What are the image matching options for orthopedic robotic surgery?


For orthopedic surgery, the precision of the procedure is the most important factor affecting safety and effectiveness. For example, the implantation of pedicle screws and joint replacement surgery require precise relative positioning between the surgical instruments and the patient. The nature of bone tissue makes it difficult for physicians to directly observe the position of instruments in the body during orthopedic surgery with the naked eye, so image navigation is required to achieve instrument positioning in orthopedic surgery, even when an orthopedic robot is involved.

What are the imaging collocation options for orthopedic robotic surgery? They generally include C-arm, G-arm, O-arm, etc.

1. Orthopedic surgery robot + C-arm

The C-arm emits X-rays from one direction to penetrate the body, and then processes them through the X-ray receiving and converting device, image processing and analysis system to obtain the required images. This device has the advantages of low radiation dose, low risk of infection, small footprint, and easy mobility.

Compared with the two-dimensional C-arm, the combination of three-dimensional C-arm and orthopedic surgery robot has become more of an industry trend. The PL300B orthopedic surgery robot is used with the PLX7500, a flat-panel 3D C-arm developed and produced by Perlove Medical, in an all-in-one solution for spine surgery, which has the advantage of optimizing the surgical process and replacing the traditional post-operative CT examination through intraoperative CT tomography, thus realizing the true meaning of “intraoperative CT” instead of “post-operative CT”. CT” instead of “postoperative CT”, effectively reducing the probability of revision surgery, improving the efficiency of surgery and optimizing resource allocation.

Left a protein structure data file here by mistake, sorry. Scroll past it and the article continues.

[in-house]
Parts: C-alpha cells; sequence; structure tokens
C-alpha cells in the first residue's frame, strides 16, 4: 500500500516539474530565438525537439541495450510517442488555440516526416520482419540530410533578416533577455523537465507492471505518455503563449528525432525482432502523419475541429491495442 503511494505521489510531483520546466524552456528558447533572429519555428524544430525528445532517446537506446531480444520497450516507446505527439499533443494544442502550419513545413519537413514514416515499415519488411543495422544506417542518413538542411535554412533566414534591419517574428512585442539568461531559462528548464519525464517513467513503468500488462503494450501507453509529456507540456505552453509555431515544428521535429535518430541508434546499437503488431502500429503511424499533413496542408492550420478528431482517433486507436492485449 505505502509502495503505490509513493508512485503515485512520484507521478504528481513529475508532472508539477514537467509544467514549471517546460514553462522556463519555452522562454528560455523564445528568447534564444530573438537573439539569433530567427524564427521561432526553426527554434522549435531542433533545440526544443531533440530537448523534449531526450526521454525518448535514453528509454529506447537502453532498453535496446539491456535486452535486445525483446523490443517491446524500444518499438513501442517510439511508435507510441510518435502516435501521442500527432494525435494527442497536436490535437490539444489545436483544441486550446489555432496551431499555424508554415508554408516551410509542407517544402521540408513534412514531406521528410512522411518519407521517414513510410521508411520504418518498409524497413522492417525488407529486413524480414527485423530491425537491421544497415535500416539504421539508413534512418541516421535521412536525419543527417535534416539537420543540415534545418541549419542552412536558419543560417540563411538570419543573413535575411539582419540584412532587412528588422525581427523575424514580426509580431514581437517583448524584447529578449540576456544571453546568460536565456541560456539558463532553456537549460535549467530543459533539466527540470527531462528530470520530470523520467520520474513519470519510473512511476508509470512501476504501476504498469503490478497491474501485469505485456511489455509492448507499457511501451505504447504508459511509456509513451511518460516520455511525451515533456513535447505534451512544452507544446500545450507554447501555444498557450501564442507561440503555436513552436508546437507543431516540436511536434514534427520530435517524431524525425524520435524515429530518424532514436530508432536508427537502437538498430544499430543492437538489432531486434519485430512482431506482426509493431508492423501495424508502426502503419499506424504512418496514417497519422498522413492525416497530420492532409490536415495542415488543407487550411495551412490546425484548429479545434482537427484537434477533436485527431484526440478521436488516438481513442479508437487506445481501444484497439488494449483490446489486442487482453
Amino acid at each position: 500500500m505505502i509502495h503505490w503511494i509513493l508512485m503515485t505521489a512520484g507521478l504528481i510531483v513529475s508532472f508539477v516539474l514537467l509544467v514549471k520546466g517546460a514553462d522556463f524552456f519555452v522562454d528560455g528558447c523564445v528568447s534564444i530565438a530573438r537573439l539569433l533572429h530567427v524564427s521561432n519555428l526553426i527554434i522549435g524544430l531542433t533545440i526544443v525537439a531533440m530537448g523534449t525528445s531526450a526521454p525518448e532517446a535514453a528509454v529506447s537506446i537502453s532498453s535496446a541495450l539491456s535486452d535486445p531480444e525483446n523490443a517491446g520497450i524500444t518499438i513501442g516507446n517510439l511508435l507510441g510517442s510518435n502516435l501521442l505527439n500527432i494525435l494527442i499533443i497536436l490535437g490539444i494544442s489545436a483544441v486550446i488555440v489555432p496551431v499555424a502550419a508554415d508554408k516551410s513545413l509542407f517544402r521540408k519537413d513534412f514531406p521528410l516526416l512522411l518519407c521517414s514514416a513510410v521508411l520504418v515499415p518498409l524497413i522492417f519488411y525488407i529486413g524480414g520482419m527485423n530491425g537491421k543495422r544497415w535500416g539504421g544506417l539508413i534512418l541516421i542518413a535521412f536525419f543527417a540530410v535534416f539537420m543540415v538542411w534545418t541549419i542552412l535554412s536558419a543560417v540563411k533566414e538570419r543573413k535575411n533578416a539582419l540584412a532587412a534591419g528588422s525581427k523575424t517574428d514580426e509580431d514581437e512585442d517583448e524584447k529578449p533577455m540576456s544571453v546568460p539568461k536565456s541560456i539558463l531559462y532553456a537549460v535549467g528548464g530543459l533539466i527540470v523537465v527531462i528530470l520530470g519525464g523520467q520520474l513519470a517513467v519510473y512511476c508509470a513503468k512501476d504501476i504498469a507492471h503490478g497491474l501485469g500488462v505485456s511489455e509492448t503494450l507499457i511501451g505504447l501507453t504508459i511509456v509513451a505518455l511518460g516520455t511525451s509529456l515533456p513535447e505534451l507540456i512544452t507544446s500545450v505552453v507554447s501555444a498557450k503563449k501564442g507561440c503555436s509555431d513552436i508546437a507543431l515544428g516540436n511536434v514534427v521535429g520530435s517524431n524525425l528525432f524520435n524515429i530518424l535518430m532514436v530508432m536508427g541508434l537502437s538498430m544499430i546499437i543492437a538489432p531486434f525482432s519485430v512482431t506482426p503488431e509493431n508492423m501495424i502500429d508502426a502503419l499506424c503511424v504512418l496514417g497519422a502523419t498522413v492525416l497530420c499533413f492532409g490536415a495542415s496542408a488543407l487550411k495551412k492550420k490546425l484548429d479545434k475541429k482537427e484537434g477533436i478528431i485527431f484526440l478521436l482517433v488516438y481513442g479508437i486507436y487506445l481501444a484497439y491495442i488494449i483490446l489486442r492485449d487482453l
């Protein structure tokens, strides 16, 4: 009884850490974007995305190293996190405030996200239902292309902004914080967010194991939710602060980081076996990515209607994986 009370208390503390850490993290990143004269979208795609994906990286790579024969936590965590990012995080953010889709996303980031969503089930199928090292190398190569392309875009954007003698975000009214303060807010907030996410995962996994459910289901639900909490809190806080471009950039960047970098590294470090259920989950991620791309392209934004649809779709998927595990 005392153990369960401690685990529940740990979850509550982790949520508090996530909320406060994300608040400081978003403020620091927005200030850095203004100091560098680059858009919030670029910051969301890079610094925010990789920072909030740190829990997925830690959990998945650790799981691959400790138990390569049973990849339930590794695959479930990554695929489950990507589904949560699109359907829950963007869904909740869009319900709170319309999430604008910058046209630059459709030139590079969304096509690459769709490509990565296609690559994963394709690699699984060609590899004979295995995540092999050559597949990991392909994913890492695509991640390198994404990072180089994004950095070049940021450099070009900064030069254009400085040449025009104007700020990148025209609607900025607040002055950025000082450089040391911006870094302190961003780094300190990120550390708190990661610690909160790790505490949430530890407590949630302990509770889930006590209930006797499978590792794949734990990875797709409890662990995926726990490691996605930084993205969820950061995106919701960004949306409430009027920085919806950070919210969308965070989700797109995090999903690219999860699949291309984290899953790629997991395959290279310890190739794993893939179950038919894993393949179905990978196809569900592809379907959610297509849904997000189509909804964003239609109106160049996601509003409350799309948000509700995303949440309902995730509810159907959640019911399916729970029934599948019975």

Orthopedic surgery robot + flat 3D C-arm

2. Orthopedic surgery robot + G-arm

The biggest difference between the G-arm and the C-arm is that it has two bulb tubes, which can realize real-time frontal and lateral imaging.

This advantage of the G-arm makes it especially popular in hospitals with high volume of orthopedic surgery and high turn-over rate.

The G-arm is mainly used in surgical procedures that require precise positioning and real-time monitoring, such as traumatic orthopedic surgery – complex surgery of irregular bones such as pelvis and neck; minimally invasive spine surgery – disc ablation, arch nerve ablation (pain department); orthopedic orthopedic surgery; open spine surgery, etc.

3. Orthopedic surgery robot + O-arm

O-arm 3D navigation system can provide doctors with 3D stereoscopic images during surgery, which can be used in various spine surgeries, including lumbar, thoracic and cervical spine surgeries. The O-arm provides a wider FOV and better image quality than the C-arm and G-arm.

The O-arm allows preoperative planning and simulation of stereo reconstructed images and images at all levels to plan the surgical path for the primary surgeon. Intraoperative images can be taken in a complete 360-degree automated loop scan, allowing for immediate correction of path planning and navigation to avoid injury to surrounding neurovascular and other vital organs and tissues, thereby reducing patient risk and complication rates. However, due to the high price of the O-arm device and the high technical requirements for operation, only a few tertiary hospitals in China are equipped with this device.


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